For children participating in non-parental care, the literature does not show a clear pattern as to whether the amount of time they spend in care each week is the same in urban and rural areas.  A study using the NCCS showed that rural pre-school age children with employed mothers were in care for less hours per week than urban children (Hofferth et al., 1991), while a study using SIPP data collected in 2002 (Smith, 2006) showed rural children being in care for slightly more hours per week than urban children. Another study that examined the ELCS-B did not find substantial urban/rural differences in weekly hours in care for pre-school age children (Grace et al., 2006).

The number of children in care per adult provider is sometimes used when describing the environments of care arrangements.  The literature is limited in its showing of urban and rural differences concerning this topic.  As showed by Kisker, Hofferth, Phillips, & Farquhar (1991), the 1990 Profile of Child Care Settings found that, compared to urban areas, the average number of children enrolled per setting in rural areas was statistically smaller for center-based programs, but not different for regulated home-based programs.[2]  Grace et al. (2006) did not find statistically significant differences in the mean number of children per adult caregiver for relative care and center-based care, but found that rural children in non-relative care had higher children-per-adult ratios than similar children in non-rural settings.

One area in which the literature has shown consistent results is in the area of child care costs; child care is less expensive in rural areas compared to urban areas.  This pattern has also been shown with studies using the NCCS and data collected for the SIPP in 2002 (Hofferth et al., 1991; Smith, 2006).

[1]  As cited in Smith (2006), organized care was defined as care that “is provided in day care centers, nursery schools, preschools, federal Head Start programs, and kindergarten.”  Informal non-relative care included “family day care providers, in-home babysitters or nannies, neighbors, friends, and other non-relatives providing care either in the child’s or provider’s home.”

[2]  Additionally, the study showed that average teacher wages in center programs were lower in rural areas compared to urban and suburban areas, although turnover in rural centers was lower than in urban and suburban centers.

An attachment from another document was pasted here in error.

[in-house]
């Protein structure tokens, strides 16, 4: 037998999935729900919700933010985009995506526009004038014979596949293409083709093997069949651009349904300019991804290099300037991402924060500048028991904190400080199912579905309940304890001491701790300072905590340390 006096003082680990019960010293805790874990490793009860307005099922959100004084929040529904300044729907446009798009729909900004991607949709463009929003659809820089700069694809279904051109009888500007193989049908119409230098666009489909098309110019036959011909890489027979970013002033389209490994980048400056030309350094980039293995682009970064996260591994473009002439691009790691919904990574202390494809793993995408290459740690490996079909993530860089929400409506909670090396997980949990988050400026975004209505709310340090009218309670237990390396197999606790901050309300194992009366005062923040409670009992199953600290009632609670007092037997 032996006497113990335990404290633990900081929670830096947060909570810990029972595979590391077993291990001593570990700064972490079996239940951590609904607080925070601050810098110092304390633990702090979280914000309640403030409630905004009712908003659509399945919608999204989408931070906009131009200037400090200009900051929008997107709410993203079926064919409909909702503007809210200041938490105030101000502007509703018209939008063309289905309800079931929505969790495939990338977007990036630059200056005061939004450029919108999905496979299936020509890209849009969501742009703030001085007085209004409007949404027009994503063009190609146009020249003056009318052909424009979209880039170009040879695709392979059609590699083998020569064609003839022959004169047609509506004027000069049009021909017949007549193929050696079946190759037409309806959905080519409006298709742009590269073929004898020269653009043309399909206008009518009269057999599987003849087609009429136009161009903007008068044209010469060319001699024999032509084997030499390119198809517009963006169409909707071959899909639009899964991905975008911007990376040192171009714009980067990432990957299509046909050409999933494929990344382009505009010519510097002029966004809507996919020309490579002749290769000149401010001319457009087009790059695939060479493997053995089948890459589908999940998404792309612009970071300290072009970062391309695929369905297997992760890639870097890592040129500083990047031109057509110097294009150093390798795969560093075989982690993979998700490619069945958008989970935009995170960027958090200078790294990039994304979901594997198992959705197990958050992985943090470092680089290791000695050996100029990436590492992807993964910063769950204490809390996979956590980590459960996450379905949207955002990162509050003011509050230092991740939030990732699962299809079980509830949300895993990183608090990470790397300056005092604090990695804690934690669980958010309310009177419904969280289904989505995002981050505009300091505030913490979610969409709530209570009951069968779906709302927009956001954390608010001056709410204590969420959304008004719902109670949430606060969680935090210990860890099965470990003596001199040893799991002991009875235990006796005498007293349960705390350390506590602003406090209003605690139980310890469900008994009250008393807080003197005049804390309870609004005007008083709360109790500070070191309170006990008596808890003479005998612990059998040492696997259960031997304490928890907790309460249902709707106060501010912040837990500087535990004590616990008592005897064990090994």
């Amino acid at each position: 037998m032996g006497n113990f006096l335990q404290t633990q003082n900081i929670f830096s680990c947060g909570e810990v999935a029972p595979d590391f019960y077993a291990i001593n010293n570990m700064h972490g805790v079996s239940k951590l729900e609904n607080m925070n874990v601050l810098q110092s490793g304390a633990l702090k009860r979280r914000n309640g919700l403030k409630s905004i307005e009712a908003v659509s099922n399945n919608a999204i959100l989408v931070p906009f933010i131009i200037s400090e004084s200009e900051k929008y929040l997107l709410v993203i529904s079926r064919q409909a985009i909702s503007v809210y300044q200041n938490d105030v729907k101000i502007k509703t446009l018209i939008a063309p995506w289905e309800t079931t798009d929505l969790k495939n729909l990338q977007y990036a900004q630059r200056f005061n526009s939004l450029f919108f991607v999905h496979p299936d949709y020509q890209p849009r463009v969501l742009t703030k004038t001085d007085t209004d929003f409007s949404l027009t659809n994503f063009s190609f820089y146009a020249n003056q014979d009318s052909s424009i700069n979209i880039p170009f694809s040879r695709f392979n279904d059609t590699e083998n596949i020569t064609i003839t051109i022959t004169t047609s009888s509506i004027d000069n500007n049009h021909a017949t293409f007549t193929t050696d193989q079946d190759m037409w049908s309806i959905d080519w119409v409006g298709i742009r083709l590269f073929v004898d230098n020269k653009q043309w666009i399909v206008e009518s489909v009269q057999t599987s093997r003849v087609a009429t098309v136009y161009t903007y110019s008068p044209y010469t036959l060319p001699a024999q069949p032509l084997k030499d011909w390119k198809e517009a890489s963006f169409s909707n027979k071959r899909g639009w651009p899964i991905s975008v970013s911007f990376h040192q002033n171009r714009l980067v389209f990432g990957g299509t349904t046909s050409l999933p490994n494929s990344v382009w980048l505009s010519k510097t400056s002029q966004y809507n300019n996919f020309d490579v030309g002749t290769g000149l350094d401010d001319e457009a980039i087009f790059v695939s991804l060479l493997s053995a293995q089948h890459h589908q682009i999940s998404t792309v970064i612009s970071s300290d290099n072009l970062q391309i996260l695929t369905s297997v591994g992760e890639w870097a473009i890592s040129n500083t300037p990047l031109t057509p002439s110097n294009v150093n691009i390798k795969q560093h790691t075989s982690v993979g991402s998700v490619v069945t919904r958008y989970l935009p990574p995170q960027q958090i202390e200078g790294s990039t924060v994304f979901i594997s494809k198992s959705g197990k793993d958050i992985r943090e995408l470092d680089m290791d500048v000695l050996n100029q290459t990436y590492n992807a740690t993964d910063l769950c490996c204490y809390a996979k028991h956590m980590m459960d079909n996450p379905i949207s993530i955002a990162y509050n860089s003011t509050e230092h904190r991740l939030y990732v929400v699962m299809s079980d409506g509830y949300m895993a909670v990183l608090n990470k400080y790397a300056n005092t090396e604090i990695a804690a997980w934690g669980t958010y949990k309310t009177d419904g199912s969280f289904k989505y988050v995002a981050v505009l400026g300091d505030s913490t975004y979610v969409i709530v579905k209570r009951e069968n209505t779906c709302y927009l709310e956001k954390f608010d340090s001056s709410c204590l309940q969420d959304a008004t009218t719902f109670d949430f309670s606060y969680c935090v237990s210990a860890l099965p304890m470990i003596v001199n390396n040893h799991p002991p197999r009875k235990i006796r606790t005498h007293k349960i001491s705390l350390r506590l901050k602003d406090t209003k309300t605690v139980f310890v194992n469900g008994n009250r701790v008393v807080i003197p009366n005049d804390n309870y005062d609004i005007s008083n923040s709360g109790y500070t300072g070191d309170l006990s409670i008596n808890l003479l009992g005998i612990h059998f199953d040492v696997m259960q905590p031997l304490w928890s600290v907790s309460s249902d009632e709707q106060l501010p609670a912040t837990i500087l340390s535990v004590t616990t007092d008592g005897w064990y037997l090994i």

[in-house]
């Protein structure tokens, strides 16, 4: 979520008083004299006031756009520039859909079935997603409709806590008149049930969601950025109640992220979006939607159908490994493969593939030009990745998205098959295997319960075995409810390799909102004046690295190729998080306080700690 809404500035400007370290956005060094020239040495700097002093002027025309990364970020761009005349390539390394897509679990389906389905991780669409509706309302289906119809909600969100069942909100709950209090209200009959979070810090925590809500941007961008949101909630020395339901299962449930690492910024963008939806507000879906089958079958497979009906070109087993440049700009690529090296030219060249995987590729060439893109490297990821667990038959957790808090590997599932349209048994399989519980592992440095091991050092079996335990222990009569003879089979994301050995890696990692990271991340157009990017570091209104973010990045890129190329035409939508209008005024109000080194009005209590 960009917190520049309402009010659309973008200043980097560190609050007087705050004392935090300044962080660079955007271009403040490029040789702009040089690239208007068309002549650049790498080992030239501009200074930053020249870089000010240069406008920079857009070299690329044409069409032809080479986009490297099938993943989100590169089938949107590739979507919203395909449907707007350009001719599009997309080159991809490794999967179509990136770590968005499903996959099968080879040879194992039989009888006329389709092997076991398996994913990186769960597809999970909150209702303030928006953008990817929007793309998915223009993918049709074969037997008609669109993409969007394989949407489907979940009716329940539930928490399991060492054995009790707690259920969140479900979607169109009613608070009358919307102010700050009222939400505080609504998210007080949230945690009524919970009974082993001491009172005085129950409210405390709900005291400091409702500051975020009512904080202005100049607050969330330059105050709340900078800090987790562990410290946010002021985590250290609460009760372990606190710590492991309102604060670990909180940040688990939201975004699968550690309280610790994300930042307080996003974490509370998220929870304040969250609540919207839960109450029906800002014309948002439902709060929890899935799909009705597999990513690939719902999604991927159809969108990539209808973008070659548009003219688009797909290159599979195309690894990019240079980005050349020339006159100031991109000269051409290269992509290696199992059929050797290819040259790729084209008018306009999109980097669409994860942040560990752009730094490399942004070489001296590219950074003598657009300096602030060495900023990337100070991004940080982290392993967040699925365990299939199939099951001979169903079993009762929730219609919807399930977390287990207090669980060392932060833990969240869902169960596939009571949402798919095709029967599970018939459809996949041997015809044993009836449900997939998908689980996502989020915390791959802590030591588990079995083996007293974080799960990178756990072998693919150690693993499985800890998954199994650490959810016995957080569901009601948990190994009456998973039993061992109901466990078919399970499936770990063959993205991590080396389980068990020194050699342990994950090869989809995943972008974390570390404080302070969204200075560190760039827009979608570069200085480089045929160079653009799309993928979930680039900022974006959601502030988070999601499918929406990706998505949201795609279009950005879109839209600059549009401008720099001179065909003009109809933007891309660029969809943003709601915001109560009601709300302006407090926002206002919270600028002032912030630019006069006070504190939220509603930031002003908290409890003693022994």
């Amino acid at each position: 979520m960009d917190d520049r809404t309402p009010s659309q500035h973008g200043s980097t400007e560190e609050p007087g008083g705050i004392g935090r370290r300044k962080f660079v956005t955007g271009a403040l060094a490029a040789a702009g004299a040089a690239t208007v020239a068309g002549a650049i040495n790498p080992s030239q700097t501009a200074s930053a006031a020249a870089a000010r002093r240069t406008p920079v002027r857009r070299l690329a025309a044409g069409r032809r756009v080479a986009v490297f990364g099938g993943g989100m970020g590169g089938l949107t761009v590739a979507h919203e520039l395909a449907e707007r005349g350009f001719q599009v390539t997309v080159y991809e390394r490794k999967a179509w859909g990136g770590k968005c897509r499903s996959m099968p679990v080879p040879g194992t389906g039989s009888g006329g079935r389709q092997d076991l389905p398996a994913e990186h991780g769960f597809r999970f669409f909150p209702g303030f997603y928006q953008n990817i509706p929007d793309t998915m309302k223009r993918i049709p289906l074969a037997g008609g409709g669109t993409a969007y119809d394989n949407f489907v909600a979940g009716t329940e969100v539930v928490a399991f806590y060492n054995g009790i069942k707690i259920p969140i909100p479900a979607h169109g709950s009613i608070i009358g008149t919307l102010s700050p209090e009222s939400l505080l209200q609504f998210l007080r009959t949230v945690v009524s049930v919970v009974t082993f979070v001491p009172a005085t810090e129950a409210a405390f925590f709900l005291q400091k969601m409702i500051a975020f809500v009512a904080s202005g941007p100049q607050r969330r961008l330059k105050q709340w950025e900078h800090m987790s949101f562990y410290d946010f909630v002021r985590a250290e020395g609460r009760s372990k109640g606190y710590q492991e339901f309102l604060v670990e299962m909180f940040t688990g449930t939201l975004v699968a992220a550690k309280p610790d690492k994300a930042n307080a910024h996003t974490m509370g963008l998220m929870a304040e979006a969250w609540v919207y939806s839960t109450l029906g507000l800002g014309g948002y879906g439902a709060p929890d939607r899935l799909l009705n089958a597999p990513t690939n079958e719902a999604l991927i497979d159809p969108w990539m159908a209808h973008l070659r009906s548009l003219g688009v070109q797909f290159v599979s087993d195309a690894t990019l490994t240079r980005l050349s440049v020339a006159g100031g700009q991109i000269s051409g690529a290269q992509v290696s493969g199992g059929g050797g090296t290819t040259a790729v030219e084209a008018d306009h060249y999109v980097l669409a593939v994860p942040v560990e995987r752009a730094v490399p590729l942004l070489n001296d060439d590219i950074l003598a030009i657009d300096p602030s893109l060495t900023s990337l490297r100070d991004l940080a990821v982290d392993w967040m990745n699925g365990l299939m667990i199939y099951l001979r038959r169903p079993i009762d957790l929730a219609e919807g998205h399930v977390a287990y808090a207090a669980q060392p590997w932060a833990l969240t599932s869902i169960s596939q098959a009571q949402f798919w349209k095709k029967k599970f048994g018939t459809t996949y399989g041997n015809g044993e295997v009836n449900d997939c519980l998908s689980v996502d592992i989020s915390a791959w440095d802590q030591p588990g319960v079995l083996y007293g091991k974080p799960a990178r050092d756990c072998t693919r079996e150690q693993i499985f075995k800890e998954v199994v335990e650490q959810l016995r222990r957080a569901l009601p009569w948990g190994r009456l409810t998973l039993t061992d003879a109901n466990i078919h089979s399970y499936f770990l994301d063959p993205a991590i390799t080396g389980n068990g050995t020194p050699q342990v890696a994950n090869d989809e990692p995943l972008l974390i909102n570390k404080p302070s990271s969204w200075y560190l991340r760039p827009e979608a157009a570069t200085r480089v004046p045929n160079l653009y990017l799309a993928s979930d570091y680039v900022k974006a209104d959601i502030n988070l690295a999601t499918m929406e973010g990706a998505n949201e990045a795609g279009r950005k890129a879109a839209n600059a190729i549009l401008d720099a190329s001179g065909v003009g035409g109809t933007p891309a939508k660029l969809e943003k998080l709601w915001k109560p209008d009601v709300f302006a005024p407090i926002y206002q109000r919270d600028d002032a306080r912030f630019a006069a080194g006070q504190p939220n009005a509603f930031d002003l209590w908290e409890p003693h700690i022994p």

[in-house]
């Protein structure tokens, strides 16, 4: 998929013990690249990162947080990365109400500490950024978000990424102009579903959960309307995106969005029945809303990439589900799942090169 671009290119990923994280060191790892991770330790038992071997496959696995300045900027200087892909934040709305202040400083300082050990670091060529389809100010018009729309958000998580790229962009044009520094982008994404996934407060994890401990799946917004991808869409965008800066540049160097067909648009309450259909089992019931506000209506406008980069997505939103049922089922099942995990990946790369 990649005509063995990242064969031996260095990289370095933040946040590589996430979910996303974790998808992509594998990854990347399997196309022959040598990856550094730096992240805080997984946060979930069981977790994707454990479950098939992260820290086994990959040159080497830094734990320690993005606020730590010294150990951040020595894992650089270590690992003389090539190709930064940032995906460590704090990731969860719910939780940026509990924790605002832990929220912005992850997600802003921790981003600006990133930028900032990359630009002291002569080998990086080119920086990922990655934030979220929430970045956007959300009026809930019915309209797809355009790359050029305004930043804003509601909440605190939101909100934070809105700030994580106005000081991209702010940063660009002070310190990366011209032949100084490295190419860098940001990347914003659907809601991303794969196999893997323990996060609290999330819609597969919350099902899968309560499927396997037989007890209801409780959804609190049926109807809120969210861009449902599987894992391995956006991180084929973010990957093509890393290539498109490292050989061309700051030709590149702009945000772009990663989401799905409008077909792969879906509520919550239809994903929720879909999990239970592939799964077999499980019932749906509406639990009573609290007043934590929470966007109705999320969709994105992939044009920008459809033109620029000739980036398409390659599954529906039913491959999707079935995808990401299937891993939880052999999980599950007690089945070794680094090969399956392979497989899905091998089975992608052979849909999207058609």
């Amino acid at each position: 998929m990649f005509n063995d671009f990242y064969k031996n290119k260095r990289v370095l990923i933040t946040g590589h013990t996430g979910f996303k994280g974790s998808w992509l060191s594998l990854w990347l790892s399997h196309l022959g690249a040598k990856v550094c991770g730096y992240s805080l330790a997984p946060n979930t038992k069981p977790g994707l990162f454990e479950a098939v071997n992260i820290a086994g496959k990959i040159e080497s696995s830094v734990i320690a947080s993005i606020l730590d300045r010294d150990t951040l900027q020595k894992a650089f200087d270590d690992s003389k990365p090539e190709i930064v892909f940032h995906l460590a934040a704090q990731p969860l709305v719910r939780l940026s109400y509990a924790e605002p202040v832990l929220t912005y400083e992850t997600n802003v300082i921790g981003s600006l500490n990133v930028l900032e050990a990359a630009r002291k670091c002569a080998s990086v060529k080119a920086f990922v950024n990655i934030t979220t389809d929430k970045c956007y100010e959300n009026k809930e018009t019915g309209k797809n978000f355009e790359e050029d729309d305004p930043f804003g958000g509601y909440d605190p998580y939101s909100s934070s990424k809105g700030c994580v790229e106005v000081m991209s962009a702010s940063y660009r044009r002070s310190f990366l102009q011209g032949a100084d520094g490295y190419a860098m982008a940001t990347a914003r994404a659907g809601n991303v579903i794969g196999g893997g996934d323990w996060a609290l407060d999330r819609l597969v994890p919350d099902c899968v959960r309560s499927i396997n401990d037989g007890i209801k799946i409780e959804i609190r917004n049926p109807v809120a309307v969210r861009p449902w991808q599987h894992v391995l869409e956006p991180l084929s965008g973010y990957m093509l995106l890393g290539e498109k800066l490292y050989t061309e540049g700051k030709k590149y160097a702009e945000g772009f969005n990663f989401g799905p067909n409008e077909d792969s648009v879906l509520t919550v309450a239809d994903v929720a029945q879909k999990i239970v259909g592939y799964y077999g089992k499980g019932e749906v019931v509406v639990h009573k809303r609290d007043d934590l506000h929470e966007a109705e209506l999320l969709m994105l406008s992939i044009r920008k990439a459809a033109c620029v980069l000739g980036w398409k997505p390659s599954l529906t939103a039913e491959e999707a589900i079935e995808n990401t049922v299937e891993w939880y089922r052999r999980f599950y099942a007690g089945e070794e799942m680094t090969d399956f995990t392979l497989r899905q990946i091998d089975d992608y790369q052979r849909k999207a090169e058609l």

Urban and Rural Economics

Prior literature has compared the economies of urban and rural areas.  According to data from the U.S. Census Bureau, household incomes in non-metropolitan areas, on average, are lower than household incomes in metropolitan areas (DeNavas-Walt, Proctor, & Lee, 2006).  Additionally, wages are generally lower and poverty rates are higher in rural areas (DeNavas et al., 2006; USDA, 2004; USDA, 2007).  However, unemployment has historically been somewhat similar in urban and rural areas (USDA, 2006; Strong, Grosso, Burwick, Jethwani, & Ponza, 2005).  Another economic issue to consider when comparing urban and rural child care costs is the potential for differences in the cost of living in those areas.  Although rural areas are generally thought of as being lower-cost places to live compared to urban areas, there is an active debate among economists as to whether this is actually the case and if so, how it should be considered in measures of economic affluence (Weber, Jensen, Miller, Mosley, & Fisher, 2005).

In addition to general economic conditions, urban and rural differences in the labor force participation of parents with young children are important to note.  Early results from the 2005 NHES show that children are more likely to participate in non-parental care when their mothers are employed or are enrolled in school, and when they live in one-parent families (Iruka & Carver, 2006).  Data from the 2005 American Community Survey (ACS) provide information comparing labor force participation of the parents of urban and rural children under age 6, which is helpful in thinking about child care needs.[3]  These data show that urban and rural children generally lived in families that participated in the labor force. For example, in both urban and rural areas about 6 out of 10 children lived in families[4] where at least one parent living in the household participated in the labor force the previous year.  For children in single-parent families, only about 1 out of 4 children lived in families where the adult parent did not participate in the labor force at all the prior year.  However, when examining families with two parents, a higher percentage of rural children had both of their parents in the labor force the previous year than urban children (56 percent compared to 52 percent).[5]